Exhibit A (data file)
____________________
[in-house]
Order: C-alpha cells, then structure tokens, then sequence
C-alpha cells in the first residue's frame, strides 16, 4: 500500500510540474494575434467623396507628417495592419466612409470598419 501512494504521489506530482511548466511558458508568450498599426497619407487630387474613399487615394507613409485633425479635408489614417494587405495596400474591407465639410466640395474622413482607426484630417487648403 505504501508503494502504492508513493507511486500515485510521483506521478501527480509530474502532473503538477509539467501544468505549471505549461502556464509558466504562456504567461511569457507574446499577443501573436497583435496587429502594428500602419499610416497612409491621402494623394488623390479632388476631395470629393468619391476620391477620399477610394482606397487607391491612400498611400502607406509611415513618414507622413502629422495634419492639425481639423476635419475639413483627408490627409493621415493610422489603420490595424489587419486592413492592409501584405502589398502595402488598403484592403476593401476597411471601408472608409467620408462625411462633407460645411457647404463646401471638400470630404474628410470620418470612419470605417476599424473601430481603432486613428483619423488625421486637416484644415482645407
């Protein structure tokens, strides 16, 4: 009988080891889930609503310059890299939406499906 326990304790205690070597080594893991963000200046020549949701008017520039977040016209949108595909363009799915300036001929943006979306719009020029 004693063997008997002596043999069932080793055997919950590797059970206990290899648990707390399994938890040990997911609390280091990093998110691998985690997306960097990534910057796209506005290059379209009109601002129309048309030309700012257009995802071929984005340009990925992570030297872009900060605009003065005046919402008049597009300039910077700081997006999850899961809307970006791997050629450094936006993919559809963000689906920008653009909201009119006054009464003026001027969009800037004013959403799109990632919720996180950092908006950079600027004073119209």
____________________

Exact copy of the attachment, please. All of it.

[in-house]
Order: C-alpha cells, then structure tokens, then sequence
C-alpha cells in the first residue's frame, strides 16, 4: 500500500510540474494575434467623396507628417495592419466612409470598419 501512494504521489506530482511548466511558458508568450498599426497619407487630387474613399487615394507613409485633425479635408489614417494587405495596400474591407465639410466640395474622413482607426484630417487648403 505504501508503494502504492508513493507511486500515485510521483506521478501527480509530474502532473503538477509539467501544468505549471505549461502556464509558466504562456504567461511569457507574446499577443501573436497583435496587429502594428500602419499610416497612409491621402494623394488623390479632388476631395470629393468619391476620391477620399477610394482606397487607391491612400498611400502607406509611415513618414507622413502629422495634419492639425481639423476635419475639413483627408490627409493621415493610422489603420490595424489587419486592413492592409501584405502589398502595402488598403484592403476593401476597411471601408472608409467620408462625411462633407460645411457647404463646401471638400470630404474628410470620418470612419470605417476599424473601430481603432486613428483619423488625421486637416484644415482645407
């Protein structure tokens, strides 16, 4: 009988080891889930609503310059890299939406499906 326990304790205690070597080594893991963000200046020549949701008017520039977040016209949108595909363009799915300036001929943006979306719009020029 004693063997008997002596043999069932080793055997919950590797059970206990290899648990707390399994938890040990997911609390280091990093998110691998985690997306960097990534910057796209506005290059379209009109601002129309048309030309700012257009995802071929984005340009990925992570030297872009900060605009003065005046919402008049597009300039910077700081997006999850899961809307970006791997050629450094936006993919559809963000689906920008653009909201009119006054009464003026001027969009800037004013959403799109990632919720996180950092908006950079600027004073119209």